WASHINGTON – Today, U.S. Senator Bill Cassidy, M.D. (R-LA), ranking member of the Senate Health, Education, Labor, and Pensions (HELP) Committee, spoke on the U.S. Senate floor ahead of the passage of a procedural vote on his Congressional Review Act (CRA) resolution to overturn President Biden’s student debt transfer scheme and the loan repayment pause. Biden’s student loan schemes are estimated to cost taxpayers nearly $600 billion. The procedural motion to begin consideration of the resolution passed by a vote of 51 to 46 with the Senate vote on final passage expected as early as this week.
“Make no mistake, these reckless student loan schemes do not ‘forgive’ debt. They transfer the burden from those who willingly took out loans for college in order to make more money when they graduated, to Americans who never attended college or already fulfilled their commitment to pay off their loans,” said Dr. Cassidy. “It is unfair to the hundreds of millions of Americans who will bear the burden of paying off hundreds of billions of dollars of someone else’s student debt.”
“Our resolution prevents average Americans, 87 percent of whom currently have no student loans, from being stuck with a policy that the administration is doing not to be fair to all, but rather to favor the few,” continued Dr. Cassidy.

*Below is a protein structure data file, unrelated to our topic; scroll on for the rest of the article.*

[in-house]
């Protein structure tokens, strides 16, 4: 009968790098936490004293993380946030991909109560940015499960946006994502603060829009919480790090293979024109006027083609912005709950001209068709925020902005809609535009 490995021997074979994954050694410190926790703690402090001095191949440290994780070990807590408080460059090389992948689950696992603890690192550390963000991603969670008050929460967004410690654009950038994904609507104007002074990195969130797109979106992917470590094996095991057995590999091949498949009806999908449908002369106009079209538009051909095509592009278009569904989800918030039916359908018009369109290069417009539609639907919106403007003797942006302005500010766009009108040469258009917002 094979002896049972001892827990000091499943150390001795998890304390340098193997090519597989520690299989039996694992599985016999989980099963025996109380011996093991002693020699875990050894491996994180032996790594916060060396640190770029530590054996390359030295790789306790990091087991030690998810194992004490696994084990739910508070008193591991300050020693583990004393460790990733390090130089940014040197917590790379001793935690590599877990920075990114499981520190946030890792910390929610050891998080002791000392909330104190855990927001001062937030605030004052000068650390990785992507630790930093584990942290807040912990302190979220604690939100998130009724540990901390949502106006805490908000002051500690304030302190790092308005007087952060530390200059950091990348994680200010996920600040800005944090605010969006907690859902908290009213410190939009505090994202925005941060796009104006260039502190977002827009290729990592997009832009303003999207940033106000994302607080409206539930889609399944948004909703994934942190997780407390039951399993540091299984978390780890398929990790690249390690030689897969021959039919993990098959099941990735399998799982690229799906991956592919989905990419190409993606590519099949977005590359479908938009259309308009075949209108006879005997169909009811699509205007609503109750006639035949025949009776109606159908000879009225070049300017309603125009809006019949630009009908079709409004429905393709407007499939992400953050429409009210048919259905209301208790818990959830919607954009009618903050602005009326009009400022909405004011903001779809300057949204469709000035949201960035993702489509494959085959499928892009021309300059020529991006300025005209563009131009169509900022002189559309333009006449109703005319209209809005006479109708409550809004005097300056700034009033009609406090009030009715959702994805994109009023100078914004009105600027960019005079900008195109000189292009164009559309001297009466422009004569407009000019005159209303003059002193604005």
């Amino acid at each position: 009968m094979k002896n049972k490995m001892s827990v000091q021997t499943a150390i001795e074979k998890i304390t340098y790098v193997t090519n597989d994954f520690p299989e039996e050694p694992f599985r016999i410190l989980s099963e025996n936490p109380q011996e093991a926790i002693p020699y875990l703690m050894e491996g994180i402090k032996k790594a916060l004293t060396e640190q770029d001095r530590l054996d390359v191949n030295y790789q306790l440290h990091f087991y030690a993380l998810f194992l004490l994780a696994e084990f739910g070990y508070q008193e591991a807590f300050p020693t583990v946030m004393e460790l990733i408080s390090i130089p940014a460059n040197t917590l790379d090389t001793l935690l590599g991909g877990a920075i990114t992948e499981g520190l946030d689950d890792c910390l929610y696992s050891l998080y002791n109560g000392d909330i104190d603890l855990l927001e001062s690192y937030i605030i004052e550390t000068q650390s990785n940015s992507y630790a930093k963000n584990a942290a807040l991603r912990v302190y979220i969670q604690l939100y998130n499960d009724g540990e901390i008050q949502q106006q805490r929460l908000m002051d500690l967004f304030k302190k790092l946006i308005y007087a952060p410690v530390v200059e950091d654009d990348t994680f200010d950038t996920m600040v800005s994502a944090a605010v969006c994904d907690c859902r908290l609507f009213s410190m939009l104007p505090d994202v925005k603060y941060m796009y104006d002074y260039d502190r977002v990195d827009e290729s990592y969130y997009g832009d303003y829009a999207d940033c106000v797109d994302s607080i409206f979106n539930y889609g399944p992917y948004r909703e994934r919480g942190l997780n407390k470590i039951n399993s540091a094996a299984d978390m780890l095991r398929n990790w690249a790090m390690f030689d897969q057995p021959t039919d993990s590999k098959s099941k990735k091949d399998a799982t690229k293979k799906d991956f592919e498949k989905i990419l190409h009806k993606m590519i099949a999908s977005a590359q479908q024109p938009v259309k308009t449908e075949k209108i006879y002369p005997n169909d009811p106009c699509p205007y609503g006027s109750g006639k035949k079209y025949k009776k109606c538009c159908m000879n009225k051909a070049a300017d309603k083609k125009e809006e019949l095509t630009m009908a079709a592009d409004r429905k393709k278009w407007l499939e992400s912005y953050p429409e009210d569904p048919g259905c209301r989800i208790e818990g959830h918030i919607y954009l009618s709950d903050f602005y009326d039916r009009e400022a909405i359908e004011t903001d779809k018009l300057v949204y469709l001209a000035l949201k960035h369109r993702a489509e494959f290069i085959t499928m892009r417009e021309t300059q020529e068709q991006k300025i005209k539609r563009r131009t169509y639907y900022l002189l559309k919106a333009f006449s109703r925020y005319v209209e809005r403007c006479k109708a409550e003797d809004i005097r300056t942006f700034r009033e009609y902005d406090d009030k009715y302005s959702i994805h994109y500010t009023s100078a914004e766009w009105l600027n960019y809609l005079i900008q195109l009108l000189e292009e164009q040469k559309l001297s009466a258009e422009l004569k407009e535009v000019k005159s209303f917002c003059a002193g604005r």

On March 27th, Cassidy was joined by U.S. Senators John Cornyn (R-TX), Joni Ernst (R-IA), and 36 Republican colleagues in introducing a CRA resolution to overturn student debt cancelation, which would transfer up to $20,000 in student loan debt per borrower onto taxpayers, costing an estimated $400 billion. The CRA would also end the pause on student loan payments, which costs taxpayers $5 billion a month and has been extended six times under the Biden administration, far beyond the original pandemic justification. The pause will have cost Americans a total of $195 billion by the time the most recent Biden extension is set to expire in August of 2023.
Click here to watch Cassidy’s full speech.
Cassidy’s speech as prepared for delivery can be found below:
The Senate will soon vote on the Congressional Review Act, Resolution of Disapproval to overturn the Biden administration’s unfair student loan schemes. These schemes transfer the burden of $400 billion in federal student loans from those who willingly took on that debt, to American taxpayers who never went to college or who have already fulfilled their commitment to pay off their loans.
The Resolution would also end the pause on student loan payments, which by August will have cost taxpayers almost $200 billion. President Biden has extended this pause 6 times, for a total of 31 months, far beyond the original justification of an ongoing pandemic.
Make no mistake, these reckless student loan schemes do not “forgive” debt. They transfer the burden from those who willingly took out loans for college in order to make more money when they graduated, to Americans who never attended college or already fulfilled their commitment to pay off their loans.
These policies are as unfair as they are irresponsible. Where is the forgiveness for the guy who didn’t go to college but is working to pay off the loan on the truck he takes to work? What about the woman who paid off her student loans, but is now struggling to afford her mortgage? Is the administration providing them relief? Of course not. Instead, the administration would have them pay not only their bills, but the bills of those who decided to go to college in order to make more money.